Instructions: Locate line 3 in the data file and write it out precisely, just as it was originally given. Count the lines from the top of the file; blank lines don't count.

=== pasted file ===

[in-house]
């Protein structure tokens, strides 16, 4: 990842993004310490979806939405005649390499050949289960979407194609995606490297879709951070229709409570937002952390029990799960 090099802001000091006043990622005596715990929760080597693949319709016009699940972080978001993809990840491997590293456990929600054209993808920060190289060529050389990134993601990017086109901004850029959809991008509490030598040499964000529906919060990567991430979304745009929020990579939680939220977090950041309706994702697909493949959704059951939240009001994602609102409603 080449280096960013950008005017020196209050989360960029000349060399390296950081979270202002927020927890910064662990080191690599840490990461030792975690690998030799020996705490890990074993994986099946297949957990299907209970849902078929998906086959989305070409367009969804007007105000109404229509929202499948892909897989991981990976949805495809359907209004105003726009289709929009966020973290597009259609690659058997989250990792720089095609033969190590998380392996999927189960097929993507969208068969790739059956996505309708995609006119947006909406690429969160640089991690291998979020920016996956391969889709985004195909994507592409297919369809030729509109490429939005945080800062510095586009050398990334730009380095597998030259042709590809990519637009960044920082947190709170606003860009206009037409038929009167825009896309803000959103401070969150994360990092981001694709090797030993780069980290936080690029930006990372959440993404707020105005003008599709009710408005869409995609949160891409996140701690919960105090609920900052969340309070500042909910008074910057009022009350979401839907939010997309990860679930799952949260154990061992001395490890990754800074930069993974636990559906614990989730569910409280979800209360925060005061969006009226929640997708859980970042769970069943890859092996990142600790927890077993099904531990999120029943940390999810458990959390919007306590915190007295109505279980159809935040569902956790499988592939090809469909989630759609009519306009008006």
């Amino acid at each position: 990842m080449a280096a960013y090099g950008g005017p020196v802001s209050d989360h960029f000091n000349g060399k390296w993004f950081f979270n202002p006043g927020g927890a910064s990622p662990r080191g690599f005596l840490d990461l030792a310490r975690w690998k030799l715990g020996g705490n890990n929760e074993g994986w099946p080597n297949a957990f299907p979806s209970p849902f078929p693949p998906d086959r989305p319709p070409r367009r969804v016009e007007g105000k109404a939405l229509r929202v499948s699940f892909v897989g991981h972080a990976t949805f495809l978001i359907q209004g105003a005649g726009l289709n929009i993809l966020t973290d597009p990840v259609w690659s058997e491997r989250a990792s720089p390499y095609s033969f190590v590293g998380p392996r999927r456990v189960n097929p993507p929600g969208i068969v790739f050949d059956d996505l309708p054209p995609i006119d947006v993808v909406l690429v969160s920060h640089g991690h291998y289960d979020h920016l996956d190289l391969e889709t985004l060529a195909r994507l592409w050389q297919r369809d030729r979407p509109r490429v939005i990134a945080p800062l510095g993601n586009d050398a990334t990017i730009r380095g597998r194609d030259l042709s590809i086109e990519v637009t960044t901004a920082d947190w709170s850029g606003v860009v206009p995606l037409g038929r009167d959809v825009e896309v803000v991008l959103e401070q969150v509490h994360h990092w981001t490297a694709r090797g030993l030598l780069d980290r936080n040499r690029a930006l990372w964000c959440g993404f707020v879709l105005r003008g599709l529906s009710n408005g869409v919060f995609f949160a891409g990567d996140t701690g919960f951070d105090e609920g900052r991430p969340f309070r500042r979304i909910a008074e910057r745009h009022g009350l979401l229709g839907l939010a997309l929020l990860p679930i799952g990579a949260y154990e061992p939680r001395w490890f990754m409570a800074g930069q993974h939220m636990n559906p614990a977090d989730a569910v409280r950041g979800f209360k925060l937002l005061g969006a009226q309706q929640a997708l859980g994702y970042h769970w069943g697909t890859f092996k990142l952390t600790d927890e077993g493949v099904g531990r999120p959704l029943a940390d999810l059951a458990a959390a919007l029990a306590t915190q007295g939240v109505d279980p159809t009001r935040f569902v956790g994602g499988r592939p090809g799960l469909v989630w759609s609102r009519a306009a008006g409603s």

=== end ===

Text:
């Amino acid at each position: 990842m080449a280096a960013y090099g950008g005017p020196v802001s209050d989360h960029f000091n000349g060399k390296w993004f950081f979270n202002p006043g927020g927890a910064s990622p662990r080191g690599f005596l840490d990461l030792a310490r975690w690998k030799l715990g020996g705490n890990n929760e074993g994986w099946p080597n297949a957990f299907p979806s209970p849902f078929p693949p998906d086959r989305p319709p070409r367009r969804v016009e007007g105000k109404a939405l229509r929202v499948s699940f892909v897989g991981h972080a990976t949805f495809l978001i359907q209004g105003a005649g726009l289709n929009i993809l966020t973290d597009p990840v259609w690659s058997e491997r989250a990792s720089p390499y095609s033969f190590v590293g998380p392996r999927r456990v189960n097929p993507p929600g969208i068969v790739f050949d059956d996505l309708p054209p995609i006119d947006v993808v909406l690429v969160s920060h640089g991690h291998y289960d979020h920016l996956d190289l391969e889709t985004l060529a195909r994507l592409w050389q297919r369809d030729r979407p509109r490429v939005i990134a945080p800062l510095g993601n586009d050398a990334t990017i730009r380095g597998r194609d030259l042709s590809i086109e990519v637009t960044t901004a920082d947190w709170s850029g606003v860009v206009p995606l037409g038929r009167d959809v825009e896309v803000v991008l959103e401070q969150v509490h994360h990092w981001t490297a694709r090797g030993l030598l780069d980290r936080n040499r690029a930006l990372w964000c959440g993404f707020v879709l105005r003008g599709l529906s009710n408005g869409v919060f995609f949160a891409g990567d996140t701690g919960f951070d105090e609920g900052r991430p969340f309070r500042r979304i909910a008074e910057r745009h009022g009350l979401l229709g839907l939010a997309l929020l990860p679930i799952g990579a949260y154990e061992p939680r001395w490890f990754m409570a800074g930069q993974h939220m636990n559906p614990a977090d989730a569910v409280r950041g979800f209360k925060l937002l005061g969006a009226q309706q929640a997708l859980g994702y970042h769970w069943g697909t890859f092996k990142l952390t600790d927890e077993g493949v099904g531990r999120p959704l029943a940390d999810l059951a458990a959390a919007l029990a306590t915190q007295g939240v109505d279980p159809t009001r935040f569902v956790g994602g499988r592939p090809g799960l469909v989630w759609s609102r009519a306009a008006g409603s």